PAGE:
Where in the wild is Troop 102?
Day nine

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[July 01, 2016]  LINCOLN - Today is Thursday, June 23rd. For Boy Scout Troop 102 it is day seven on their Philmont itinerary and the ninth day since they left Lincoln. Today the crews will hike 8.5 miles and will visit the second tallest mountain in the Sangre de Cristo Mountains.

Is anyone not ready?

Before leaving on their trip, the Scouts and their adult advisors were offered lots of information on how to prepare for their trip both physically and mentally. As a crew, the young men will work together as a contingent group, but they are still made up of individuals with varying abilities. The job of the Crew Leader, which is filled by one of the Scouts, is to take into consideration the abilities of each person and work to maintain the contingency of the group,. If one is struggling, it is the job of the Crew leader to recognize this and adjust the pace of the entire group accordingly.

It is the job of the crew to be supportive of each other, and respectful of each other. To help accomplish this, Philmont recommends that at the end of each day, the group do “thorns and roses.” This is a time when the Scouts share what was good and not so good about the day that just passed. The exercise helps each Scout to understand the effect the trip is having on the others in his crew.

Philmont also suggests that at the beginning of each day and the end of each break during the day, the crew leader poses the question “is anyone not ready?”

Typically, the question is “is everyone ready,” but the guidebook states that often the “yes” answers may drown out the single “no” of a scout that feels he needs more time to prepare.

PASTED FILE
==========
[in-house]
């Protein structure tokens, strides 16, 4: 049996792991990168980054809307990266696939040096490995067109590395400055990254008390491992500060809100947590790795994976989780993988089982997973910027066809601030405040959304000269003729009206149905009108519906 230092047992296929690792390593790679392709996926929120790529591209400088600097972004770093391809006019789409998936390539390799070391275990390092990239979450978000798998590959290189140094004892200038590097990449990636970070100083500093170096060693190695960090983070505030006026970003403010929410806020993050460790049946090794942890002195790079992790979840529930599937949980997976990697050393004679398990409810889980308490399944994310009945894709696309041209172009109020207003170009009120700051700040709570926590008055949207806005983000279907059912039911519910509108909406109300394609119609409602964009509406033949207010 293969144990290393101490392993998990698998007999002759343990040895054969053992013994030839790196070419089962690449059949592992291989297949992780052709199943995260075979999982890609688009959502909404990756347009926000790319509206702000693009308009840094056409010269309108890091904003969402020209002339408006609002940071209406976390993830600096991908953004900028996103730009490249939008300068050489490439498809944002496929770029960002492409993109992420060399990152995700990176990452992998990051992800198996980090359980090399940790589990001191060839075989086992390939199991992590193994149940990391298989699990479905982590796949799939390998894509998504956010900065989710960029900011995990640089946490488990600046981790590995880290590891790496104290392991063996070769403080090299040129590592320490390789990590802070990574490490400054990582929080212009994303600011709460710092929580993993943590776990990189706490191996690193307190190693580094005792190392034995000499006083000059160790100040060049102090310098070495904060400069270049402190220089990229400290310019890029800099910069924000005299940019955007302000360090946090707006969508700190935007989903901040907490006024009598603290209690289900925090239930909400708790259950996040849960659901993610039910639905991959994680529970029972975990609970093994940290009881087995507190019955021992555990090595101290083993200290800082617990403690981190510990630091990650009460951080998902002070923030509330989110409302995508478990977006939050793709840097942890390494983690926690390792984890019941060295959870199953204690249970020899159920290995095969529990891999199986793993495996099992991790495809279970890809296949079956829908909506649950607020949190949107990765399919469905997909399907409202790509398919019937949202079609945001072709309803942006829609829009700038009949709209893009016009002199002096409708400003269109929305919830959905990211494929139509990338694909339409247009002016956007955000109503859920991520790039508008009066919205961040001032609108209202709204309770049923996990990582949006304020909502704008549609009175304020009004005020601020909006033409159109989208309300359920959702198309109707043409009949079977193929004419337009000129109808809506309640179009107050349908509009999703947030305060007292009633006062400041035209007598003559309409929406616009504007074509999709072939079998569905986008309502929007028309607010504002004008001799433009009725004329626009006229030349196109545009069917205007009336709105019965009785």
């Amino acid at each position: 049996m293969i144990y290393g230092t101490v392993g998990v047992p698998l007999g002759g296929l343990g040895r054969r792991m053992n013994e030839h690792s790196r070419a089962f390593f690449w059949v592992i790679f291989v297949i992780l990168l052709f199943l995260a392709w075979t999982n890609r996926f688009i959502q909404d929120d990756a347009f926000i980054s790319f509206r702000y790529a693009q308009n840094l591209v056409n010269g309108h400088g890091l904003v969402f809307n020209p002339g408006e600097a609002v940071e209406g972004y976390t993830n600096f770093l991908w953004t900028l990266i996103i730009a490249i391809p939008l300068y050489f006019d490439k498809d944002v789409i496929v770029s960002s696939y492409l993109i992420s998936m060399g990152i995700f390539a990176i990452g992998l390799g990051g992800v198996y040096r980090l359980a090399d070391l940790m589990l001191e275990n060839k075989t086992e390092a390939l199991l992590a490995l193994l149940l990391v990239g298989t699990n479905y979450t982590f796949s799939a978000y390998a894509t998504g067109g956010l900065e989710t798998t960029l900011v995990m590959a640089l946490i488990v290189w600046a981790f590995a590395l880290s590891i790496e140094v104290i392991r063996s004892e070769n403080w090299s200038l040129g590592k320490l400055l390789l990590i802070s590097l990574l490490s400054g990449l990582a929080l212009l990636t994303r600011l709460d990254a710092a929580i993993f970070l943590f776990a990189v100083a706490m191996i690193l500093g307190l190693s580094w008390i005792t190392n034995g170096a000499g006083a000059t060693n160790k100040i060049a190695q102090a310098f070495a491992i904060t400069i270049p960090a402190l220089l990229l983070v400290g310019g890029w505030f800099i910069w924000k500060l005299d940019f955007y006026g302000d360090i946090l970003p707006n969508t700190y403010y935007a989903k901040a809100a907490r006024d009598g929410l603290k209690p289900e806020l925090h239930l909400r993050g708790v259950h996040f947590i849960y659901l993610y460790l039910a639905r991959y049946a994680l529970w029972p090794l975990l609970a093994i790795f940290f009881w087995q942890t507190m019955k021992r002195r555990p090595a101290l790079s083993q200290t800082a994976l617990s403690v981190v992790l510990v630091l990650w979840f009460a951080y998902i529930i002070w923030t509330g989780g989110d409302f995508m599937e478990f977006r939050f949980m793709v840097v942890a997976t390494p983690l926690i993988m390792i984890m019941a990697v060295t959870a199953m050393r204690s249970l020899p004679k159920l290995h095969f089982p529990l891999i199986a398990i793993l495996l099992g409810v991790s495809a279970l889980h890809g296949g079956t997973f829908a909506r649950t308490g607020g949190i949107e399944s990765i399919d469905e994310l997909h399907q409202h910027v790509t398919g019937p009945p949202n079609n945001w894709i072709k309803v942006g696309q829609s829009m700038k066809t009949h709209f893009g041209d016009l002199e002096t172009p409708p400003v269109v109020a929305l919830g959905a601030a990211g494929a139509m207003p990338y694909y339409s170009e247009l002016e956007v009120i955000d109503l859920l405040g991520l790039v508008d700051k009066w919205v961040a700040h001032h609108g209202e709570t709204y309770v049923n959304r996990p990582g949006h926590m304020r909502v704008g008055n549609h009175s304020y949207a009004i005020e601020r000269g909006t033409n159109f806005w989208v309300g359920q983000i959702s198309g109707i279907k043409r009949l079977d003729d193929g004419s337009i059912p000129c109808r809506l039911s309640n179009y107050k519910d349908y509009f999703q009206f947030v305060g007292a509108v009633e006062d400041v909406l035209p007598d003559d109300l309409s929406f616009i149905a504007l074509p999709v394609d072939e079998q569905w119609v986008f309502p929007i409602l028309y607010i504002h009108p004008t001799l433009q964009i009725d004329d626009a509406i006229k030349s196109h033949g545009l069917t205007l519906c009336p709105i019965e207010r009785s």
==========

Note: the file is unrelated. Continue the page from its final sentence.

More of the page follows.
Today may be the day, which there is a scout or two who says they are not ready just yet. It’s going to be a challenging day. Today’s hike will take the guys to the top of Mount Phillips at an elevation of 11,650 feet. To put this in perspective, that is 2.2 miles above sea level. Another comparison, the turbines at the Railsplitter wind farm are 290 feet tall. To equal the height of Mount Phillips one would need to stack 40 of those towers end to end, then climb them.

Today’s temperature in the mountain range is expected to be 83 degrees. As the boys hike, the air will get thinner, and taking in oxygen will become harder. The boys will notice that they breath harder, and tire more quickly. Bear in mind; they will also be carrying fully loaded backpacks that may weigh up to 50 pounds.

Several of the scouts recognize that this may be their toughest day. They were asked before they left, “of the events planned, which one is the most intimidating to you and why.”

Here are some of their answers:

William Trent: “When we go up Mount Phillips, that is the most intimidating thing because it will be the highest I have ever been.”

Zach Smith: “Of the events planned, the event that's most intimidating to me is climbing up Mount Phillips, because it's a steep climb up that mountain and it's got the longest hiking length in a day for the days that we're on the trail - 8 1/2 miles.”